Methods: Observational pre, post intervention study in 17 schools in North and South Carolina. Subjects included 908 youth with all measures (908/1,468=62%) who participated in an interdisciplinary seventh grade wellness program called Motivating Adolescents with Technology to Choose Health (MATCH). Measures included: Pre and Post-MATCH self-reported SOC, frequency of fruit and vegetable intake (F/V) and Physical Activity (PA) and measured Body Mass Index z-score (zBMI). Concurrent validity was assessed using Wilcoxon rank tests (pre-action vs. action SOC category for F/V and PA at pre- and post-MATCH) and Spearman correlations (between change in SOC, F/V and PA). Change in SOC category distribution was assessed with McNemar’s test; association between change in SOC and change in zBMI was investigated with multiple regression.

Results: Both PA and F/V were found to be statistically significantly higher for students in the action SOC category (p<0.0001). Greater increase in SOC was weakly associated with a greater increase in PA (correlation 0.1069, p=0.0013). Participation demonstrated a shift in SOC post-MATCH (% in “action” SOC 47% pre, 53% post; p=0.003). ZBMI decreased significantly from pre- to post-MATCH (p<0.0001). A significant association existed between baseline SOC and change in zBMI: students with higher baseline SOC tended to have more decrease/less increase in zBMI (all overweight subgroup, b=-0.040, p=0.0108). Limitations: lack of a control group, survey questions not validated for individual behavior change.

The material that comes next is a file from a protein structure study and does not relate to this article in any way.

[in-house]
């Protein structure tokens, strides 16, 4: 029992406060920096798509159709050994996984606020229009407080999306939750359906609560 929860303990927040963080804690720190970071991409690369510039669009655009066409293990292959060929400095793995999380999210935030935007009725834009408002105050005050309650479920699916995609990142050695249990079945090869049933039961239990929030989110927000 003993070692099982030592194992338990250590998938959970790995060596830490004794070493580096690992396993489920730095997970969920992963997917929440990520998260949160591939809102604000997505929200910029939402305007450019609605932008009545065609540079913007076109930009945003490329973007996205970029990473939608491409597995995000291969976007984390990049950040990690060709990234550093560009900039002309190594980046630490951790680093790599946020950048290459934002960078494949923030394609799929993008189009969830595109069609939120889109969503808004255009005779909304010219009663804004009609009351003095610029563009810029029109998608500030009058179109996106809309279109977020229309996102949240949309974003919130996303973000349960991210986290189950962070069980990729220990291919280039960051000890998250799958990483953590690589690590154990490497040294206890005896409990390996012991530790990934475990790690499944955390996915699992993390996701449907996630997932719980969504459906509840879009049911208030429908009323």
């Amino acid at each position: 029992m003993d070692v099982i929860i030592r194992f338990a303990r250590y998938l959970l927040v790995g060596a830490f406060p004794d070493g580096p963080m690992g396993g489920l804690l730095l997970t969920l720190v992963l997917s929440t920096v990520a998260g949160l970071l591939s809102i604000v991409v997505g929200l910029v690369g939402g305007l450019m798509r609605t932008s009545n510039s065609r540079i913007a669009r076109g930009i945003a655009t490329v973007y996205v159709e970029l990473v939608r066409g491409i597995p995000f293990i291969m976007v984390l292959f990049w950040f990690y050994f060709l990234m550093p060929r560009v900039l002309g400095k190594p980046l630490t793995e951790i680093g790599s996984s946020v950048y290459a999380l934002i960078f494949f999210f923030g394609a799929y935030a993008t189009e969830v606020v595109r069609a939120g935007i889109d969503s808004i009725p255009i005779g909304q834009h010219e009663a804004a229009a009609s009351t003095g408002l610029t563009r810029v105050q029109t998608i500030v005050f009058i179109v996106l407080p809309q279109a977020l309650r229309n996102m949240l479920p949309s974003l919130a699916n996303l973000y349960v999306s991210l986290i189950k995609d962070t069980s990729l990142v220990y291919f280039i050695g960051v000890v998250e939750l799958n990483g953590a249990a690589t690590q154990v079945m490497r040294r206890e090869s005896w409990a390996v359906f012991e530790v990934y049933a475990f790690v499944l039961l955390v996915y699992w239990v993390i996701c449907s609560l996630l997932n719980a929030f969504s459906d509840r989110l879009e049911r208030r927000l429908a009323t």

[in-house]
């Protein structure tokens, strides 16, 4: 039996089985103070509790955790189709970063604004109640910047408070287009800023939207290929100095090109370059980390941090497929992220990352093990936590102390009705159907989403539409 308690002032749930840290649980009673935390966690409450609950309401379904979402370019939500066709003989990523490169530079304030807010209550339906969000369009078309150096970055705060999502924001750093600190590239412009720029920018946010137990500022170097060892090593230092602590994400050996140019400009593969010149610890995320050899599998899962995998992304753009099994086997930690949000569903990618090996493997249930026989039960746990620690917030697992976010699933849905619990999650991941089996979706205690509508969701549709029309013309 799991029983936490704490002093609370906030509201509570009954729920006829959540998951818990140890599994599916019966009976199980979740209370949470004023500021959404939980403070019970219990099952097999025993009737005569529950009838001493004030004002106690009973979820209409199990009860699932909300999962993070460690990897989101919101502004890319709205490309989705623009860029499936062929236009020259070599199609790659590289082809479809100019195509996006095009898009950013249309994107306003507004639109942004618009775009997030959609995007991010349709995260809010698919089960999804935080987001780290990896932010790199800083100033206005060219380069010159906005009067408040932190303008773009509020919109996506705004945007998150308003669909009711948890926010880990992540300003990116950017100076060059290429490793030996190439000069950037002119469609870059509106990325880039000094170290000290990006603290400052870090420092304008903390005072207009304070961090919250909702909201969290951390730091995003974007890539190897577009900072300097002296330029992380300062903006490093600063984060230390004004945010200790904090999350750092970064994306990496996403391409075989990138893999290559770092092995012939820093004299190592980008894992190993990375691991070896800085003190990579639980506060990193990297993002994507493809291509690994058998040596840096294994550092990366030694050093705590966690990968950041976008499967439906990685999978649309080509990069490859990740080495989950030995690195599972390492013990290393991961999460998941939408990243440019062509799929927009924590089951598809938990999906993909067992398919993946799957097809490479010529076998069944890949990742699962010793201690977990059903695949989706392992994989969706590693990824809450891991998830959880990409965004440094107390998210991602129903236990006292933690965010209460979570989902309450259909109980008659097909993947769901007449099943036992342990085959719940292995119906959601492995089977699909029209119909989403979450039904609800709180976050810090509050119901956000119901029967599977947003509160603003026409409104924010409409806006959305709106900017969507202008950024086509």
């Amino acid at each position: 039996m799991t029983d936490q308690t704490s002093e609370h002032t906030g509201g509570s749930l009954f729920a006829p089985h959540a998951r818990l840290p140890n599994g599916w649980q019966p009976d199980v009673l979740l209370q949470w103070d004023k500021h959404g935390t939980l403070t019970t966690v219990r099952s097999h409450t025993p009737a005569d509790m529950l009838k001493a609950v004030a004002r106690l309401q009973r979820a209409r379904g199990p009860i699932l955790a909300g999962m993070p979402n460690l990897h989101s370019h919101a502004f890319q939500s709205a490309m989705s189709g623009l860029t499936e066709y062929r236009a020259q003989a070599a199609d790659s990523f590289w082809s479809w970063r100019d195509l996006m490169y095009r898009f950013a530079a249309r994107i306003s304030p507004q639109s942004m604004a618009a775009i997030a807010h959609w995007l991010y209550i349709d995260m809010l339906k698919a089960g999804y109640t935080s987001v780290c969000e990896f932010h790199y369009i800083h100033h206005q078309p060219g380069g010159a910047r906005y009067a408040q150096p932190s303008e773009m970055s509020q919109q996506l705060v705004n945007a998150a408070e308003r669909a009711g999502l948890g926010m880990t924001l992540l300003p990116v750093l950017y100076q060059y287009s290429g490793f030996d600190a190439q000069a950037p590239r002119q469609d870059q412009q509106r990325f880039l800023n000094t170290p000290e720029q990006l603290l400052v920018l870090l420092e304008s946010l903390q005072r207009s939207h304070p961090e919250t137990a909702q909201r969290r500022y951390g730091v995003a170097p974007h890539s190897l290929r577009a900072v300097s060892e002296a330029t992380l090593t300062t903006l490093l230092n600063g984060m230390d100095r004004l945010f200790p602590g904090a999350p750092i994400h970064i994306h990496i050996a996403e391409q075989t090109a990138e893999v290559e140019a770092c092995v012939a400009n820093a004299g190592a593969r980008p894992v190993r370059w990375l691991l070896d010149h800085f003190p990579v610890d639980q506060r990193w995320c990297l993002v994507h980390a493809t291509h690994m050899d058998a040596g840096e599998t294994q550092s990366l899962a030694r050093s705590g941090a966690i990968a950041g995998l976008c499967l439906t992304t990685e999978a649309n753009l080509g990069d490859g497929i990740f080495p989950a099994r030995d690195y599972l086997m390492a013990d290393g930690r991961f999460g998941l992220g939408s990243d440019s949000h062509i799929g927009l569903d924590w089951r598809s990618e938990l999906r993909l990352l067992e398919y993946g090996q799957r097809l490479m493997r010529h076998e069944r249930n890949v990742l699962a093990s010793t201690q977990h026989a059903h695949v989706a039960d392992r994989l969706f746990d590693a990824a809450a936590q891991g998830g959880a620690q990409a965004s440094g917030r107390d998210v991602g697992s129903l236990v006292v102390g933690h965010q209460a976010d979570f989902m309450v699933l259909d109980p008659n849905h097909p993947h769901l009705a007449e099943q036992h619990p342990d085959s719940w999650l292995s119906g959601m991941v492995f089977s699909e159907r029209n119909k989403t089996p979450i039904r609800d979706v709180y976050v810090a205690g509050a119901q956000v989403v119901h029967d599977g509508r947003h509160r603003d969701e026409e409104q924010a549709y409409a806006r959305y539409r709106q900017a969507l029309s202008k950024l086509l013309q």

Conclusion: The SOC measure appears to be valid. Participation in MATCH may improve SOC and baseline SOC may predict increased effectiveness; however this result must be considered cautiously in this observational study.